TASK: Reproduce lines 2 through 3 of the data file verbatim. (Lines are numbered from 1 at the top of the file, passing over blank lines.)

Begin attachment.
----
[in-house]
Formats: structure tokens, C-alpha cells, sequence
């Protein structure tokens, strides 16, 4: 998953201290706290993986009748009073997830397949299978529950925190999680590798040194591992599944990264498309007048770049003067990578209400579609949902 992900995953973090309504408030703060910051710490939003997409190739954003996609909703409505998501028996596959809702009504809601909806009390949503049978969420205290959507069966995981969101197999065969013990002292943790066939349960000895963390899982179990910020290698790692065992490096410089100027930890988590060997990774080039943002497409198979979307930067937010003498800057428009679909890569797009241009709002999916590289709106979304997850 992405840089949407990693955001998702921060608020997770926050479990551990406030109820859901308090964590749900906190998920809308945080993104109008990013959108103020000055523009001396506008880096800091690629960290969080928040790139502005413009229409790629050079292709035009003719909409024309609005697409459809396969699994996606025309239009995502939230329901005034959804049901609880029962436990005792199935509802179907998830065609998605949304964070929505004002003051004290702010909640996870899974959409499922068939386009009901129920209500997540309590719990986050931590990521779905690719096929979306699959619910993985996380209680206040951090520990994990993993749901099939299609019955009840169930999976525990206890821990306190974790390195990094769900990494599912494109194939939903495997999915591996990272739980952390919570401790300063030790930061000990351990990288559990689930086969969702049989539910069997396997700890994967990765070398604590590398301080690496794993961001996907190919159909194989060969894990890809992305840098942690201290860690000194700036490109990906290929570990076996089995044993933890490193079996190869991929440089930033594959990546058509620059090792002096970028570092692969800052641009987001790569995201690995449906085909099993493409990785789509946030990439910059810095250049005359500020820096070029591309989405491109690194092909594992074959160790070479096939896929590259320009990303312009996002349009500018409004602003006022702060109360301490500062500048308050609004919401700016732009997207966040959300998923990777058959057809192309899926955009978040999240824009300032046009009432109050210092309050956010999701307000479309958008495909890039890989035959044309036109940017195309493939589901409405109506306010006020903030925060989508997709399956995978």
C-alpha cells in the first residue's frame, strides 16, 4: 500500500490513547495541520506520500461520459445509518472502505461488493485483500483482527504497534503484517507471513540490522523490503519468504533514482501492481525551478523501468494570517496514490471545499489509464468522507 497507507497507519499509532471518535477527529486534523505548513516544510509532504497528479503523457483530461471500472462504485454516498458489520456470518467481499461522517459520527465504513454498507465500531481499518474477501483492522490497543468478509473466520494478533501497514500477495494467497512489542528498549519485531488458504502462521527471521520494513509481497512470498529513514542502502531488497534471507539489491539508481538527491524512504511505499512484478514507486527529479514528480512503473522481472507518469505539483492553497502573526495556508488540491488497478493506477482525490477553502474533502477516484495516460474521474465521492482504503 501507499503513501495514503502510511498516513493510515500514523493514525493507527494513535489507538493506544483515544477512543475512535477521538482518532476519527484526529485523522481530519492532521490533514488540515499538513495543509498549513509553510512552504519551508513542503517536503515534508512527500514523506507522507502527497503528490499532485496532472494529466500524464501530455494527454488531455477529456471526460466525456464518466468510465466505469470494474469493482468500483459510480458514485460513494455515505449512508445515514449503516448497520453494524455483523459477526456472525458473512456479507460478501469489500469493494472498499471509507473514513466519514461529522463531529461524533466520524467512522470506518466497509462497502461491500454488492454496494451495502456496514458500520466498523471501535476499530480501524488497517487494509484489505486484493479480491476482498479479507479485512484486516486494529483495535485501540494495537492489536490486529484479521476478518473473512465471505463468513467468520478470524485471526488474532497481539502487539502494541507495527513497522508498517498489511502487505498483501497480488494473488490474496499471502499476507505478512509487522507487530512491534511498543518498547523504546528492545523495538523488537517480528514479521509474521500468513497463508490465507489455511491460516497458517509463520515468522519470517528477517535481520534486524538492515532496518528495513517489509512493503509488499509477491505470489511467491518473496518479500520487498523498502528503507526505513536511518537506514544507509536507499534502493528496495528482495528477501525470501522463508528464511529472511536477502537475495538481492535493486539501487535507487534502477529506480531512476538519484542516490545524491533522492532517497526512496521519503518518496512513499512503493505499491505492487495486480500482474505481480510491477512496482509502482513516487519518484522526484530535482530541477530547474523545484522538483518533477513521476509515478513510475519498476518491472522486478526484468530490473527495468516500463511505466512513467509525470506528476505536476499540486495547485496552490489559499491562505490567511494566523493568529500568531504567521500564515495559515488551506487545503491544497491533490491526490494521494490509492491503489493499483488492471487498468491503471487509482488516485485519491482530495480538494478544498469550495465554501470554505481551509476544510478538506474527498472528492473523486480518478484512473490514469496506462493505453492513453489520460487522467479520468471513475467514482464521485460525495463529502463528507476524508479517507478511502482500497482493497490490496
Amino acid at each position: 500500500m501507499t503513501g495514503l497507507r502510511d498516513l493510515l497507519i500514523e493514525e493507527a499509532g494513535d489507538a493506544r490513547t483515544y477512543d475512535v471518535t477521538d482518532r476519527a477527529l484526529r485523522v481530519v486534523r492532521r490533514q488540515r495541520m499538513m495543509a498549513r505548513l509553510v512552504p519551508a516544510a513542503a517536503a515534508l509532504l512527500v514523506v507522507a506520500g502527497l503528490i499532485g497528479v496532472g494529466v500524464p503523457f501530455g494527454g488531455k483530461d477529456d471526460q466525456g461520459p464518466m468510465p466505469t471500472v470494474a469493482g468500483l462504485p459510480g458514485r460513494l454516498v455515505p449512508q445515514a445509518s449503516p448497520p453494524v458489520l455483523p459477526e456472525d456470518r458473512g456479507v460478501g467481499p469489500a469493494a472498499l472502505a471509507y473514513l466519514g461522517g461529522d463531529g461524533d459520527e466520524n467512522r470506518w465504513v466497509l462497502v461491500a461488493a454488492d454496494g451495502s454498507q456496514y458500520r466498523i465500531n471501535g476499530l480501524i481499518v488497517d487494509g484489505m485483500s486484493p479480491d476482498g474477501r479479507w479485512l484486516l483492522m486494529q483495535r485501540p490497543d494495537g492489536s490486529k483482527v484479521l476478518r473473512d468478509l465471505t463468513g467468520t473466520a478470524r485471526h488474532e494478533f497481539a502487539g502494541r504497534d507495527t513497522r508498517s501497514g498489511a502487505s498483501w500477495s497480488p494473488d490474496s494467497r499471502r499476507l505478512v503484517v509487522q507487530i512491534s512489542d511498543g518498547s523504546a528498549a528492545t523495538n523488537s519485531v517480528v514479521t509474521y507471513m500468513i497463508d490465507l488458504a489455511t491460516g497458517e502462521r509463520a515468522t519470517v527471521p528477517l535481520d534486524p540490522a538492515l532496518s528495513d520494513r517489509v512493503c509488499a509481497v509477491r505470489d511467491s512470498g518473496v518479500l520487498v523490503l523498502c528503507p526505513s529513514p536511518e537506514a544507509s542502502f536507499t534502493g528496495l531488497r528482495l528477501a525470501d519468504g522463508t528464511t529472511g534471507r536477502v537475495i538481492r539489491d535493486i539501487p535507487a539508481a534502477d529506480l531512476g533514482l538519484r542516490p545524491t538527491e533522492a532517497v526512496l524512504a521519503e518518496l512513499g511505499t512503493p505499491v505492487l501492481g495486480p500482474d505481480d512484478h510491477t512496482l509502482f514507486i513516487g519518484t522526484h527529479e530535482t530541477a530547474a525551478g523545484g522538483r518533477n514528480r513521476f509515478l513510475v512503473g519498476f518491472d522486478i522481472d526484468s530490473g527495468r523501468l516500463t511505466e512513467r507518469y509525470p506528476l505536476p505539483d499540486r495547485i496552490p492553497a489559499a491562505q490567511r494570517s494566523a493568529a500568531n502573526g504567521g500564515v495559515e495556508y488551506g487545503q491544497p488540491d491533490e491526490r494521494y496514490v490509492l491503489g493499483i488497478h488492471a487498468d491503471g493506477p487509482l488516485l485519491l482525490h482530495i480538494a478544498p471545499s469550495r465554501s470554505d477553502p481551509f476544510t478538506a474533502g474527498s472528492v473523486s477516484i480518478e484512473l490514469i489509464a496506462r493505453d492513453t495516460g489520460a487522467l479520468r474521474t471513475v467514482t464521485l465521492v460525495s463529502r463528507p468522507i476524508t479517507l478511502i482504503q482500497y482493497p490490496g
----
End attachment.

Formats: structure tokens, C-alpha cells, sequence
């Protein structure tokens, strides 16, 4: 998953201290706290993986009748009073997830397949299978529950925190999680590798040194591992599944990264498309007048770049003067990578209400579609949902 992900995953973090309504408030703060910051710490939003997409190739954003996609909703409505998501028996596959809702009504809601909806009390949503049978969420205290959507069966995981969101197999065969013990002292943790066939349960000895963390899982179990910020290698790692065992490096410089100027930890988590060997990774080039943002497409198979979307930067937010003498800057428009679909890569797009241009709002999916590289709106979304997850 992405840089949407990693955001998702921060608020997770926050479990551990406030109820859901308090964590749900906190998920809308945080993104109008990013959108103020000055523009001396506008880096800091690629960290969080928040790139502005413009229409790629050079292709035009003719909409024309609005697409459809396969699994996606025309239009995502939230329901005034959804049901609880029962436990005792199935509802179907998830065609998605949304964070929505004002003051004290702010909640996870899974959409499922068939386009009901129920209500997540309590719990986050931590990521779905690719096929979306699959619910993985996380209680206040951090520990994990993993749901099939299609019955009840169930999976525990206890821990306190974790390195990094769900990494599912494109194939939903495997999915591996990272739980952390919570401790300063030790930061000990351990990288559990689930086969969702049989539910069997396997700890994967990765070398604590590398301080690496794993961001996907190919159909194989060969894990890809992305840098942690201290860690000194700036490109990906290929570990076996089995044993933890490193079996190869991929440089930033594959990546058509620059090792002096970028570092692969800052641009987001790569995201690995449906085909099993493409990785789509946030990439910059810095250049005359500020820096070029591309989405491109690194092909594992074959160790070479096939896929590259320009990303312009996002349009500018409004602003006022702060109360301490500062500048308050609004919401700016732009997207966040959300998923990777058959057809192309899926955009978040999240824009300032046009009432109050210092309050956010999701307000479309958008495909890039890989035959044309036109940017195309493939589901409405109506306010006020903030925060989508997709399956995978």